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Large sockeye run triggers drift net fleet area expansion

Posted: July 25, 2012 - 5:18pm  |  Updated: July 26, 2012 - 8:05am

The Alaska Department of Fish and Game announced that the final run of sockeye on the Kenai River is expected to exceed 4.6 million fish triggering changes in the way the drift fleet is fished for the last part of the season. 

Normally, when the run exceeds what Fish and Game biologists believe to be needed for optimum escapement the drift fleet can fish inlet-, or district-wide. However, Pat Shields, area management biologist in the commercial division, said managers wanted to provide some protection for coho and sockeye headed north.

Commercial management now increases the in-river goal on the Kenai River to 1.1 million to 1.35 million sockeye according to the central district drift gillnet fishery management plan.

Shields said Fish and Game wanted drifters to fish in the newly opened area two, which opens up an area just east of Kalgin Island and will bring the fleet closer to the mouth of the Kasilof and Kenai Rivers. That area is where the department believes the bulk of the late run sockeye are, Shields said.

A test boat which runs from the Kasilof north of the Kalgin Island to the west side of the inlet has been seeing more fish while the southern test boat has seen its catch going down, Shields said.

Area two was not opened last year when the projected run triggered changes in the management plan.

Rather drifters were fished district-wide.

However, Shields said there were concerns with northern-bound stocks that his division had to consider when determining where the fleet should go this year.

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kenai123
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kenai123 07/30/12 - 09:12 am
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Keep the sockeye's off the beaches and out of the set gillnets.

Those drift gill nets should be able to fish continuously until most of the Kenai Rivers sockeyes are cleaned up. The last thing we want to do is let those sockeye's get to the beaches where they cannot be separated from king salmon in a year which is showing fewer kings than ever before. Where did all of our Cook Inlet kings go? This story should be about how the drift fleet is being used to keep the sockeye's off the beaches and out of set gillnets.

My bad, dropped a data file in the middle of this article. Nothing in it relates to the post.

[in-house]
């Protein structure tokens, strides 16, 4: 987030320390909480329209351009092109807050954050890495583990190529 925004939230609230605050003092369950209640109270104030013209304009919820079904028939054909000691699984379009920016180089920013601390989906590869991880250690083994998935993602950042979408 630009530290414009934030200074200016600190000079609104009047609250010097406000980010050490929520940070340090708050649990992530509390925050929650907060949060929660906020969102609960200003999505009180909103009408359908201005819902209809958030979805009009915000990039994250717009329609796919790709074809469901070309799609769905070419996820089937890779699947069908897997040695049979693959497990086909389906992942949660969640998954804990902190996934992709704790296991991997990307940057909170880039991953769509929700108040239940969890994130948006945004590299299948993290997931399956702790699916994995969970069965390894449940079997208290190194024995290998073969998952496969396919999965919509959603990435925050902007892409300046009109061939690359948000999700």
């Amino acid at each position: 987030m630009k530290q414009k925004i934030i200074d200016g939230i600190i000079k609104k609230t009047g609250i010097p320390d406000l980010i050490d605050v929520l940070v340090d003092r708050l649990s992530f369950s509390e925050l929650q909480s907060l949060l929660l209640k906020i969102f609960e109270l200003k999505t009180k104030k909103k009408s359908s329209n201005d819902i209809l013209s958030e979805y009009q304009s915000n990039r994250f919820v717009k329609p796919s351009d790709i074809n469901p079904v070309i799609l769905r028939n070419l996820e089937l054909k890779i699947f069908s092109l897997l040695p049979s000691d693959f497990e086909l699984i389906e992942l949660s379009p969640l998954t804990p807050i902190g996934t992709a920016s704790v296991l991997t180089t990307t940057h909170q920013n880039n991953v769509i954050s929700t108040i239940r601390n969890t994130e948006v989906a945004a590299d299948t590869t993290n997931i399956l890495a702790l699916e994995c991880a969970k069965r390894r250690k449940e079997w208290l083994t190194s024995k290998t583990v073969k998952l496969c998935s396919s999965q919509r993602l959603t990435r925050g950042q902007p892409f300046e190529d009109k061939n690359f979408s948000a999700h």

Many Alaskan's are wondering what can or should be done to resolve the decline in king salmon within the Cook Inlet area. If you ask the Alaska Department of Fish & Game they will point to a snowstorm of data and grafts, which in the end leaves the viewer even more confused about our commercial by-catch problems. I have been reviewing our king loss data since 2002 and have come to a single conclusion. That conclusion is that many things may need to change within our commercial fisheries but key within those changes is that statewide we must stop all commercial fisheries from profiting "in any way" when they kill non-targeted specie as by-catch. This means that commercial fisheries should be legally required to retain and process ALL BY-CATCH and then DONATE it to a charity. That means that if you "by-catch kill" a beluga whale calf; you are forced to retain, process and donate it. If you by-catch kill a king salmon: you must retain, process and donate it. By charity I mean some kind of Food Bank. This would prevent commercial fisheries from donating by-catch to their favorite "commercial fisheries non-profit".
This change alone, over time would eventually resolve most of Alaska's current by-catch problems. With this change commercial fisheries would eventually be forced to at least begin thinking about avoiding non-targeted by-catch. The king salmon by-catch issue is 100% about money; if you can make by-catch non-profitable, commercial fisheries will eventually find a way to prevent the financial drain. If we leave things the way they are we will be permanently losing many marine specie and fisheries in the very near future.
As long as commercial fisheries are allowed to profit "in any way" from by-catch, the by-catch issue will never go away and therefore all our Alaskan natural resources
and fisheries will go on suffering FOREVER. The Alaskan public must organize on this commercial fisheries by-catch issue and tightly focus on this single goal.
That goal must be to " REMOVE ALL THE PROFIT" from all commercial fisheries by-catch. The new reality in our fisheries future must be that commercial by-catch is going to cost you BIG. It really does not matter if it is a large fine or the charity donation, the Alaskan [filtered word] needs to organize and do whatever it takes to begin the process of eventually holding commercial fisheries accountable for the marine destruction it is causing within our ocean. The wholesale slaughter of non-targeted species is no longer just acceptable losses. This mean that the Alaskan public must rise up and compel the Alaska Board of Fish and the North Pacific Fisheries Management Council to take action and make SUBSTANTIAL changes in the way ALL by-catch is processed by ALL of our commercial fisheries. This is a very reasonable goal for the Alaskan public to pursue in resolving this very unreasonable waste of our common Alaskan natural resource heritage.

If you are concerned about the king run, by-catch, closures, the pollock trawlers STILL FISHING and KILLING KINGS & HALIBUT sign & forward this petition to all your friends http://signon.org/sign/end-salmon-halibut-bycatch

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